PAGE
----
of π₯ such that π is decreasing. So, that means that π prime of π₯
is negative. Now, the denominator of π prime of
π₯, thatβs π₯ squared, is always positive since the square is always positive. Therefore, the values of π₯ for
which π prime is negative occur when the numerator of the fraction is negative. So, this is when the square root of
the natural logarithm of π₯ is greater than π₯ multiplied by one-half multiplied by
one over π₯ multiplied by the natural logarithm of π₯ to the power of negative
one-half. Here, we can cancel out the one
over π₯ and the π₯.

We can also rewrite the natural
logarithm of π₯ to the power of negative one-half as one over the square root of the
natural logarithm of π₯. Therefore, the right-hand side of
our inequality becomes one over two times the square root of the natural logarithm
of π₯. We can multiply both sides by the
square root of the natural logarithm of π₯. We obtain that π of π₯ is
decreasing for values of π₯, such that the natural logarithm of π₯ is greater than
one-half. Using a calculator, we find that
this is values of π₯ which are greater than 1.648 and so on. Therefore, we found that our
function is not decreasing over the entirety of our interval.

However, we are able to rewrite our
series. We can take the first term out of
our series so that our series is equal to the square root of the natural logarithm
of one over one plus the sum from π equals two to β of the square root of the
natural logarithm of π over π. Since the natural logarithm of one
is equal to zero, this term on its own is simply zero. And so, this new sum that we found
is in fact equal to the original sum. However, we are summing from π is
equal to two. Therefore, our value of π changes
to two. Now, we have that π of π₯ is
decreasing for π₯ is greater than 1.648. Therefore, weβve satisfied the last
condition to use the integral test and weβre able to use the integral test. So, letβs do that now.

We need to find out whether the
integral from two to β of the square root of the natural logarithm of π₯ over π₯
with respect to π₯ is convergent or divergent. In order to solve this integral, we
can in fact use a π’ substitution. We can let π’ be equal to the
square root of the natural logarithm of π₯. Rearranging this, we have that π₯
is equal to π to the power of π’ squared. We can differentiate π₯ with
respect to π’ to find that dπ₯ by dπ’ is equal to two π’π to the π’ squared. An equivalent statement is dπ₯ is
equal to two π’π to the π’ squared dπ’. When π₯ is equal to two, π’ is
equal to the square root of the natural logarithm of two. And when π₯ is equal to β, π’ is
also equal to β. Weβre now ready to perform our
substitution.

We can start by substituting in the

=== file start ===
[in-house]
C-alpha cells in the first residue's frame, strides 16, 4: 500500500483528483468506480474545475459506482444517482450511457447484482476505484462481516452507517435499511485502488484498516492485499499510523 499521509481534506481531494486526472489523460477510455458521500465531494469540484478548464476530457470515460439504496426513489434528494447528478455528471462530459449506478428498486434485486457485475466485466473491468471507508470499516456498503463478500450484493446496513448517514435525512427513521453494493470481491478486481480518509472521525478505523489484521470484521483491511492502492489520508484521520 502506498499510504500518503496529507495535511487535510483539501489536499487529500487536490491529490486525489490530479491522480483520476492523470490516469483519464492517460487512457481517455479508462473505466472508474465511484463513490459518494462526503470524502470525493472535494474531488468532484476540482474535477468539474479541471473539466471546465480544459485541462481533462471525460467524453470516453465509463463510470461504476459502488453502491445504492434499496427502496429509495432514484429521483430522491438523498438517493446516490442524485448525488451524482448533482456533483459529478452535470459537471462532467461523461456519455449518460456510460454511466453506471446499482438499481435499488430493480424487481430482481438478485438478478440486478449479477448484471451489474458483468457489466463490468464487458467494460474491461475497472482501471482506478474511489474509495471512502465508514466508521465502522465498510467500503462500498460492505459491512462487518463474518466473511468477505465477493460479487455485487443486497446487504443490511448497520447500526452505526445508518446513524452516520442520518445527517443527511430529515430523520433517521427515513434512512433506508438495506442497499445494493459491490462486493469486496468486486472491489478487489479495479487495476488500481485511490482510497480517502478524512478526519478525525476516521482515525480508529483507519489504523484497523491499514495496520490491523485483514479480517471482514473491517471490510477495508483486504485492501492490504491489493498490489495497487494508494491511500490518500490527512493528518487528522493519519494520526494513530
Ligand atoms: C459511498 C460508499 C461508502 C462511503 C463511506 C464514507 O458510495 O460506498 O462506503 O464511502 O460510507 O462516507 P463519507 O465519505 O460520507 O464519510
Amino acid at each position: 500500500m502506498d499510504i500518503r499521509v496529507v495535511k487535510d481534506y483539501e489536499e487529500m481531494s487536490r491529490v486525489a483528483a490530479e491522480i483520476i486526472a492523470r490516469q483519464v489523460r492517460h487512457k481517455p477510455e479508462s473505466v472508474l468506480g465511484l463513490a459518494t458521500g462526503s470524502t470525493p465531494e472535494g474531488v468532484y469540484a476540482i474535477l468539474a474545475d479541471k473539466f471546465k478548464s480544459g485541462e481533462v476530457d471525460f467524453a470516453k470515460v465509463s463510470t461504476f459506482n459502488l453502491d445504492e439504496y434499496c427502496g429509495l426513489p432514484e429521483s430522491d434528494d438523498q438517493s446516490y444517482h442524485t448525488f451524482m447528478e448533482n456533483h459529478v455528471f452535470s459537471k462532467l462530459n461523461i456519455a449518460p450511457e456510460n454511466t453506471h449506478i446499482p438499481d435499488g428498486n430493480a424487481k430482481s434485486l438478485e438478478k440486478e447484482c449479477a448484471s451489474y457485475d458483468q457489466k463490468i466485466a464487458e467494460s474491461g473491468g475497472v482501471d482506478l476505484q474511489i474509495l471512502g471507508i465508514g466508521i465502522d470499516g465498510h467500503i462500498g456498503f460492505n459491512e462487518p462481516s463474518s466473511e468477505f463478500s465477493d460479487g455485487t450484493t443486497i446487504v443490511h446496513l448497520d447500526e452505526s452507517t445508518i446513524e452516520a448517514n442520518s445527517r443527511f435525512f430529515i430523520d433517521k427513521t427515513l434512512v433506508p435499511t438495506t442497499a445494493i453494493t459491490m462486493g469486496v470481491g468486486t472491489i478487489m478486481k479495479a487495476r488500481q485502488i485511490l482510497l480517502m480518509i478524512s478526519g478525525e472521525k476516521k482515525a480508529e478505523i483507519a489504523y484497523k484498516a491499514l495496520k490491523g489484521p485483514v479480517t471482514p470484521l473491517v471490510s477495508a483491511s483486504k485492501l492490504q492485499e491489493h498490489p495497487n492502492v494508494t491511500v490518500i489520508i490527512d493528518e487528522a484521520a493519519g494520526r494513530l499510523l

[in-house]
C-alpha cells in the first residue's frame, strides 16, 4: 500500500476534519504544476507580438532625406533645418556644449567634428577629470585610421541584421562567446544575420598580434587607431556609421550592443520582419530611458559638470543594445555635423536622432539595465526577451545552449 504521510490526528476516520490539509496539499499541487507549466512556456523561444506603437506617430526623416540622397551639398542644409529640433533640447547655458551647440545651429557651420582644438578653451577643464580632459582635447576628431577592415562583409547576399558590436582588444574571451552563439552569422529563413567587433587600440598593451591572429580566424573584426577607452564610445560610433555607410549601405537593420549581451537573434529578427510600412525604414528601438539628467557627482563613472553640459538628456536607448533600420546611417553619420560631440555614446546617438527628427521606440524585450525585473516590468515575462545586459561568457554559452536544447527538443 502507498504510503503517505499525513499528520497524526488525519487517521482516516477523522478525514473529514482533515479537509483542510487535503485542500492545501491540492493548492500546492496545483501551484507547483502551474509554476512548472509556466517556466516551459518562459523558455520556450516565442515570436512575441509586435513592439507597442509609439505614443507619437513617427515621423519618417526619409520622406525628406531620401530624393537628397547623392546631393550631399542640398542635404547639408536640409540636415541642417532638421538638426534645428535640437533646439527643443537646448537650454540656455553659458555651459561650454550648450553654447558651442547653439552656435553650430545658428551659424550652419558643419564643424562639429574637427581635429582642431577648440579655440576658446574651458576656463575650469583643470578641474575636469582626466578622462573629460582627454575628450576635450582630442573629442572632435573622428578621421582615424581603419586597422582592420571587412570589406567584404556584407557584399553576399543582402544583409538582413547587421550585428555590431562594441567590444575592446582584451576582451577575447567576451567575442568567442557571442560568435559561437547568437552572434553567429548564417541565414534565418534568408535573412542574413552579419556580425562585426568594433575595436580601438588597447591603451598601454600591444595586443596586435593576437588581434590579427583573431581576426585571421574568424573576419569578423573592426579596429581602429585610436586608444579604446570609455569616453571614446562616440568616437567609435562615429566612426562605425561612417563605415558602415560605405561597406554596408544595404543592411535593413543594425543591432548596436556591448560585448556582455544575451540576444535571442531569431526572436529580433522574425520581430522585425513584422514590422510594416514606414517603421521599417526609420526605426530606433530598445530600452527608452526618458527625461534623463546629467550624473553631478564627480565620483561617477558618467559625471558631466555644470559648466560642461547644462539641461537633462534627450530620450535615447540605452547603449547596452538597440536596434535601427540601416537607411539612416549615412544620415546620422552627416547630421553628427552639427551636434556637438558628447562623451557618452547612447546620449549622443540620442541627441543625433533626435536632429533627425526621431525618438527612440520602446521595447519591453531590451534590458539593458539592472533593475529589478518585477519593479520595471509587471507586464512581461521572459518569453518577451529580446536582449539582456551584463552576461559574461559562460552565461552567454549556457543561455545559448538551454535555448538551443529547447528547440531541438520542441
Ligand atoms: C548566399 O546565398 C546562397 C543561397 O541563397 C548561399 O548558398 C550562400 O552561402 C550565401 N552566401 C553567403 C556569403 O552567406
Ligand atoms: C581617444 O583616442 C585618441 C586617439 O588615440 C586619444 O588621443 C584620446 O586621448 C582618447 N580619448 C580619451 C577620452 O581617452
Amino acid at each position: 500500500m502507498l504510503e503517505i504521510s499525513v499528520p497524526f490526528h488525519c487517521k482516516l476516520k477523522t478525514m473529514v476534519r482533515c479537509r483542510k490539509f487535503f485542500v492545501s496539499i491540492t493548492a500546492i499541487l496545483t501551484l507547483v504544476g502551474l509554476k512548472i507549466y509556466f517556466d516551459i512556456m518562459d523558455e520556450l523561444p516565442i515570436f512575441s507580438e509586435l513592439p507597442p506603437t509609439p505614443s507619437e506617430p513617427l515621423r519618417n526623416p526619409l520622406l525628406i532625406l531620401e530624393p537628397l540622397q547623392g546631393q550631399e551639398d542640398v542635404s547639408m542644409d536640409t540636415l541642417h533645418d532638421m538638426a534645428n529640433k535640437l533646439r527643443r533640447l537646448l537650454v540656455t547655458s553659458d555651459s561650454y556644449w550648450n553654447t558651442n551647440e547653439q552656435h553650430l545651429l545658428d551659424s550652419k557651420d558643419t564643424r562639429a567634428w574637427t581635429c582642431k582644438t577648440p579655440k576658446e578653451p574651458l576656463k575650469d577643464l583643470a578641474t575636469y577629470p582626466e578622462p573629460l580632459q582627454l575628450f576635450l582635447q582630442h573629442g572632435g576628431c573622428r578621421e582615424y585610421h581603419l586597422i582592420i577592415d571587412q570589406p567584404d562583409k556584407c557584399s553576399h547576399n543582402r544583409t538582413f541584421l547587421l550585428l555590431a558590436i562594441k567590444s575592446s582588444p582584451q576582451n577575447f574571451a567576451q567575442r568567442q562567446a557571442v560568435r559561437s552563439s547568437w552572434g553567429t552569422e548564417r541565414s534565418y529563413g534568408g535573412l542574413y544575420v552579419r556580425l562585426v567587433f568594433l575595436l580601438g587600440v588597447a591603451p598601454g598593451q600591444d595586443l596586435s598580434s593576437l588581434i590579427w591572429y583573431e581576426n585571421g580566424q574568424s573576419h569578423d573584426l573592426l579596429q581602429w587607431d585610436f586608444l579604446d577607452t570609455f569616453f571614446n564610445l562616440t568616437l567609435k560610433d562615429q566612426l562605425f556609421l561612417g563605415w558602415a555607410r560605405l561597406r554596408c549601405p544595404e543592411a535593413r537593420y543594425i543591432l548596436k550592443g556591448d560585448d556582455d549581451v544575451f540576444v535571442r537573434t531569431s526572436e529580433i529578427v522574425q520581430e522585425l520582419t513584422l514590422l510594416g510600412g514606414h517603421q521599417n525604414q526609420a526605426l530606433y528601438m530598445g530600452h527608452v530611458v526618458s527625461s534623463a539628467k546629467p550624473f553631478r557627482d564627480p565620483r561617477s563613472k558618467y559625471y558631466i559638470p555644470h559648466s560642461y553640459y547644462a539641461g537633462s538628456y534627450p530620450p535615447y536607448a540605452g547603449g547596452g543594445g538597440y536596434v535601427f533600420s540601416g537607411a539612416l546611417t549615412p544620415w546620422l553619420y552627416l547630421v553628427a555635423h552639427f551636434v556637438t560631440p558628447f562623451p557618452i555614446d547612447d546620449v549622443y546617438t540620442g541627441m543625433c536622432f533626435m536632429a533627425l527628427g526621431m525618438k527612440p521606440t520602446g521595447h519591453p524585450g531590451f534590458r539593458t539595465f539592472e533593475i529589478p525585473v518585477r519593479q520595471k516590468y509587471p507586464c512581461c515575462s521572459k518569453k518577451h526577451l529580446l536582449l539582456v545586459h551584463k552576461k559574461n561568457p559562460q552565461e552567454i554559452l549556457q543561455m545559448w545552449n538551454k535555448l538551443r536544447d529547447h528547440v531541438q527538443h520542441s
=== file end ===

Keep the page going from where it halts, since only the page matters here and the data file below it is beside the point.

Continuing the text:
bounds of our integral, which will be the square root of the natural logarithm of
two and β. Then, we have that the square root
of the natural algorithm of π₯ is π’. And π₯ is π to the π’ squared. Finally, we need to substitute in
dπ₯. Now, we have completed our π’
substitution. Weβre able to cancel out the π to
the π’ squared in the denominator with the other π to the π’ squared. And our integral becomes the
integral from the square root of the natural logarithm of two to β of two π’ squared
dπ’.

We can integrate this by raising
the power of π’ by one and dividing by the new power. So, now we have two-thirds π’ cubed
between our two bounds. Substituting in our bounds, we
obtain this. And even though the second term
here is constant, the limit as π’ tends to β of two-thirds π’ cubed is in fact
infinite. Therefore, we have that this
integral is divergent. So, by the integral test, our
series from π equals two to β diverges. Since this series is equal to the
one in the question, we have found our solution, which is that our series is
divergent.

Weβve now covered a variety of
examples. Letβs recap some key points of the
video.

Key points

The integral test tells us that if
π is a continuous, positive, decreasing function on the interval between π and β
and that π of π is equal to π π. Then, firstly, if the integral from
π to β of π of π₯ with respect to π₯ is convergent, so is the sum from π equals
π to β of π π. And secondly, if the integral from
π to β of π of π₯ with respect to π₯ is divergent, so is the sum from π equals π
to β of π π. Sometimes our function may not be
decreasing on the interval between π and β, but weβre still able to use the
integral test as long as π of π₯ is decreasing for all values of π₯ greater than or
equal to π, where π is a constant such that π is greater than or equal to π.